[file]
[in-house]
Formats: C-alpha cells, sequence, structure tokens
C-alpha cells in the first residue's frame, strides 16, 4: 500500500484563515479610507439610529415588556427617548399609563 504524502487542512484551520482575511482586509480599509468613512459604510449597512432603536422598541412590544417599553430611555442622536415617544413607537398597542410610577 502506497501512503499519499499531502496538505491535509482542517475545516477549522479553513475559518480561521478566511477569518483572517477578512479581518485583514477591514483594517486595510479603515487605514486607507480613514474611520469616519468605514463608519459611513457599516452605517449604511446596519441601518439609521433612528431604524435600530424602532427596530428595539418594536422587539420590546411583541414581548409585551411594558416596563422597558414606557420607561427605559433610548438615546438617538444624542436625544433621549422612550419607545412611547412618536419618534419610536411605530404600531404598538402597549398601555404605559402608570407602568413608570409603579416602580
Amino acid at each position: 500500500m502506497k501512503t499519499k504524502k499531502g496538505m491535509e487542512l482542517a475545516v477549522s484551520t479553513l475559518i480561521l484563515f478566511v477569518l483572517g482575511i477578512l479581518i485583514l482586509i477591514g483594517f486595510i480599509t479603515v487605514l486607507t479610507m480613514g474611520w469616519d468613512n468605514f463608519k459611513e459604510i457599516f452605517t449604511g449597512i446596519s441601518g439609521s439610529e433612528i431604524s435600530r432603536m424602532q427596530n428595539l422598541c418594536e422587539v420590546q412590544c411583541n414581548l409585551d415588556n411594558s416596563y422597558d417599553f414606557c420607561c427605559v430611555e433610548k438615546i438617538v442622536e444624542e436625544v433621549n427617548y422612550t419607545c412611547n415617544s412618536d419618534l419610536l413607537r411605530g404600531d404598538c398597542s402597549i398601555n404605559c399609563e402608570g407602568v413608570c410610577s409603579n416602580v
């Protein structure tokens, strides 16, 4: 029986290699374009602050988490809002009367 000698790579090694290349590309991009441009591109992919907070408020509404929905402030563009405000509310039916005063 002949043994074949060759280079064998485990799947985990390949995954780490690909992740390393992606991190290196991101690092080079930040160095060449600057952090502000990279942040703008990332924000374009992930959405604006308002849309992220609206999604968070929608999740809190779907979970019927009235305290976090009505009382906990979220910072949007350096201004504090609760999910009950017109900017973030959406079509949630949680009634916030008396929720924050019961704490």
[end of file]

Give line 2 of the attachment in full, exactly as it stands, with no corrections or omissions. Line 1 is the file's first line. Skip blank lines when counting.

Formats: C-alpha cells, sequence, structure tokens